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Is Verizon deal slowing NFL Network growth?
Published January 24, 2011, Page 3
Despite striking a deal with Comcast nearly two years ago — a deal league officials thought would force other operators to follow suit — NFL Network still can’t find carriage on Time Warner Cable, Cablevision and Charter.
One of the reasons for those holdups is the exclusive four-year, $720 million deal the league signed with Verizon last spring.
League executives have not had serious discussions with any of the cable operators since the fall, sources said.
The NFL refused comment for this story, citing the ongoing negotiations. Neither Time Warner Cable nor Cablevision would comment either.
Cable operator sources say the biggest obstacle remains price. In the spring of 2009, Comcast agreed to a nine-year deal that would average more than 50 cents a subscriber a month, according to sources. Though still well behind other sports networks like ESPN, which is more than $4, NFL Network’s rate makes it one of the most expensive channels on cable systems. In the fall of 2009, Comcast also launched NFL RedZone on its sports tier, which has much smaller distribution, at a cost of about 25 cents a month.
But the Verizon deal has become a significant hurdle for the remaining holdouts. Verizon has the exclusive mobile rights to stream NFL Network’s live games, plus the NFL RedZone channel on Sunday afternoons, and that is a nonstarter for many operators.
“Time Warner is not going to do deals that don’t contemplate multiplatform rights,” said one cable industry executive with knowledge of the talks. “Time Warner has made it clear that it wants to buy content all the way through the food chain.”
As an example, the executive pointed to Time Warner Cable’s ESPN deal, which allows the multisystem operator to stream ESPN, ESPN2 and ESPNU to its broadband and mobile customers.
Cable operators have been outspoken about paying for TV rights, broadband rights and mobile rights in one bundle, as part of the industry’s “TV Everywhere” initiative.
“TV Everywhere is the cable industry’s big push,” said Rich Greenfield, a financial analyst at BTIG. “Cable operators want as many rights on as many platforms as possible.”
Given the huge popularity of NFL games on TV, Greenfield is surprised that cable operators like Time Warner and Cablevision still are holding out on NFL Network, even if they can’t secure multiplatform rights.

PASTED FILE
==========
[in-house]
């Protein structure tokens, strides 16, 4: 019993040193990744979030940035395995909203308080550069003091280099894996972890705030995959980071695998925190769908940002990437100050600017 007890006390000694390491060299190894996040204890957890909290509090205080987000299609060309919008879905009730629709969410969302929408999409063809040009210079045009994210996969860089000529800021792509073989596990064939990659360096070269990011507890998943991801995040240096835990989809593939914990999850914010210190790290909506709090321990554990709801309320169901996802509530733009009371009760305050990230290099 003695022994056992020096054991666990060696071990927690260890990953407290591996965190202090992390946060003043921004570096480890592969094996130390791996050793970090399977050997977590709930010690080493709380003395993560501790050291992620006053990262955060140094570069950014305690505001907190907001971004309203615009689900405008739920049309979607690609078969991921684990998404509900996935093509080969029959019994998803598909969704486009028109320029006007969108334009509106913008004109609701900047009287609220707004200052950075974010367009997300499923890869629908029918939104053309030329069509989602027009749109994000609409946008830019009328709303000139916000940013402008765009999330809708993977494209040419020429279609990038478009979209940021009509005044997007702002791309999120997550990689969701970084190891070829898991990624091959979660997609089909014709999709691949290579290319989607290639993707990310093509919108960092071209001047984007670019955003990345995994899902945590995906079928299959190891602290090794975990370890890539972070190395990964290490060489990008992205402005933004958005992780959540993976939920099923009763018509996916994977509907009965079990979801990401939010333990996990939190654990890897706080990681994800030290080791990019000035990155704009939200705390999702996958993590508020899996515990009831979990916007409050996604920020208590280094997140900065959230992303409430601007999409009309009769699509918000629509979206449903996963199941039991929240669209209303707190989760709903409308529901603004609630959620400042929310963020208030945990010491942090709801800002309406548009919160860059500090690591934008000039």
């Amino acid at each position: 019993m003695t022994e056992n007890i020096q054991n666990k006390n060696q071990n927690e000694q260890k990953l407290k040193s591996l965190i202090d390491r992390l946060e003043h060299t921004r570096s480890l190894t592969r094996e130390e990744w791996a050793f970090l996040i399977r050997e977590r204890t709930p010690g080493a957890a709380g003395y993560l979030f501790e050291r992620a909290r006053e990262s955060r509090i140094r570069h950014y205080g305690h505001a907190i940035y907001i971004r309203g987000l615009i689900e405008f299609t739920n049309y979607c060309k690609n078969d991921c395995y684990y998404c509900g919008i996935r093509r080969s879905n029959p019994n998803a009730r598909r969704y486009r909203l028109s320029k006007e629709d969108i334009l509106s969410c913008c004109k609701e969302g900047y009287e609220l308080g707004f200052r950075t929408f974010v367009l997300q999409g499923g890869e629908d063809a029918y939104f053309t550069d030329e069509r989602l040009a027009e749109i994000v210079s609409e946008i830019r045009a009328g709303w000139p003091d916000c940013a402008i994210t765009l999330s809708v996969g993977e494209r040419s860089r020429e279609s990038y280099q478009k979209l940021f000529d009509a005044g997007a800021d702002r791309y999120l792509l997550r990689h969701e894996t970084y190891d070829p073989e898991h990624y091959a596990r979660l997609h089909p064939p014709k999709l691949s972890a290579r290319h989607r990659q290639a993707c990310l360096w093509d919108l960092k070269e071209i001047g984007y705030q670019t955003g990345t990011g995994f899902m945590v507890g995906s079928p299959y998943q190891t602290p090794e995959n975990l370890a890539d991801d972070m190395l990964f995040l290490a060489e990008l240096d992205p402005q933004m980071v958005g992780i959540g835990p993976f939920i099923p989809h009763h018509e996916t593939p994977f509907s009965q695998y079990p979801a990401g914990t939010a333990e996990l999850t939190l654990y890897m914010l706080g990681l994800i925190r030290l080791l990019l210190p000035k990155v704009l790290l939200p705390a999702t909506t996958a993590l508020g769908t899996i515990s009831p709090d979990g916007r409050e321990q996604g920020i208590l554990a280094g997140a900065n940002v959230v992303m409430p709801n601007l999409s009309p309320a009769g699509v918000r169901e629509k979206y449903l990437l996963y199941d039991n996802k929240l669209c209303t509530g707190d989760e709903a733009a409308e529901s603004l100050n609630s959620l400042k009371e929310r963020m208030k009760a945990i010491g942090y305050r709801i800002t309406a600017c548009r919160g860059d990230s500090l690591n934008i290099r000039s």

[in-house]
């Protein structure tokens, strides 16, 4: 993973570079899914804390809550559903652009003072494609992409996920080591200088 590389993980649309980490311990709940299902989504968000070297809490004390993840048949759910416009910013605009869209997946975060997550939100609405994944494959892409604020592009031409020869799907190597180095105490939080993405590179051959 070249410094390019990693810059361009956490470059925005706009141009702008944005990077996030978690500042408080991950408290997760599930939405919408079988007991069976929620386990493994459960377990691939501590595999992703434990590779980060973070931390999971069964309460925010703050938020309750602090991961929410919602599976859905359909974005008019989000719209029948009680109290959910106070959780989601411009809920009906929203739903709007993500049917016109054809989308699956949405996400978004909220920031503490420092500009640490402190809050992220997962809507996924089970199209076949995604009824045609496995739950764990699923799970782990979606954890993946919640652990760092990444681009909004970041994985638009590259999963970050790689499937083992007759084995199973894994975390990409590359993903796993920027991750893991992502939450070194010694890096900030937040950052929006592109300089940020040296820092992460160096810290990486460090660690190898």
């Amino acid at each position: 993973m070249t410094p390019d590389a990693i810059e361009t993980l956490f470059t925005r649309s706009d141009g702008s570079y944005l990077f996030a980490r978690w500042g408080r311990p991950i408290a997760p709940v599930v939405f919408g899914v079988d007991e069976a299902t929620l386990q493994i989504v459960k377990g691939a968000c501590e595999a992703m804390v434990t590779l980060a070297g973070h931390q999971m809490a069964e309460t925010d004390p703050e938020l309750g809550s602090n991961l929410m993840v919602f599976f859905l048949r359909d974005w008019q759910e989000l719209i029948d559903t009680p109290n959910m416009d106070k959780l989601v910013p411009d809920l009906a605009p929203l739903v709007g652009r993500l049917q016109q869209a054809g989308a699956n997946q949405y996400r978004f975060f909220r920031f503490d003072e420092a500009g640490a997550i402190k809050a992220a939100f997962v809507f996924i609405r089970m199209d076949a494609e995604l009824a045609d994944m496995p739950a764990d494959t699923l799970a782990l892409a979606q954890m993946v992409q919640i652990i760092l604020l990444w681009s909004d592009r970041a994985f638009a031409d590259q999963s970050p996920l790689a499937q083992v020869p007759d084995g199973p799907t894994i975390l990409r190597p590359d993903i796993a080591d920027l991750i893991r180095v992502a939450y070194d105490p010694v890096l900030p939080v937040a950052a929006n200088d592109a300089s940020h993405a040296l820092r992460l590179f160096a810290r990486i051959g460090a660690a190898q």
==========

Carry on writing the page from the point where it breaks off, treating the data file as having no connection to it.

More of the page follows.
“When you look at the importance of the NFL on TV, it seems more valuable than anything else you can put on your system,” Greenfield said.
But longtime cable industry analyst Steve Effros understands the holdup over mobile rights. He said many questions still exist about mobile viewing patterns, which make cutting deals in a mobile environment much trickier. Those types of questions, he said, have been holding up these types of deals for a couple of years.
“Nobody has a real business plan for this type of viewing, and everyone is afraid of what they don’t know,” he said. “People aren’t watching games on their cell phones and there’s not much evidence that they will.”
For cable operators, the Verizon deal feels like déjà vu. They have spent decades complaining that the NFL sells its out-of-market package, Sunday Ticket, exclusively to their biggest satellite competitor, DirecTV.
Now, the league is selling mobile content — again, exclusively — to their biggest telecom competitor. The NFL is locked into its Verizon deal though 2013, and Verizon aggressively marketed its NFL content deal in cable markets this season.
The lack of carriage casts a pall on what should have been a celebratory year for NFL Network. It has more distribution than any other league-owned network, counting nearly 2 million more homes than MLB Network. And its live game programming set viewing records in 2010.
NFL executives clearly expected more, particularly after the league signed a deal with the country’s biggest cable operator, Comcast. The lack of wide distribution in major media markets like New York City and Los Angeles, also hurts.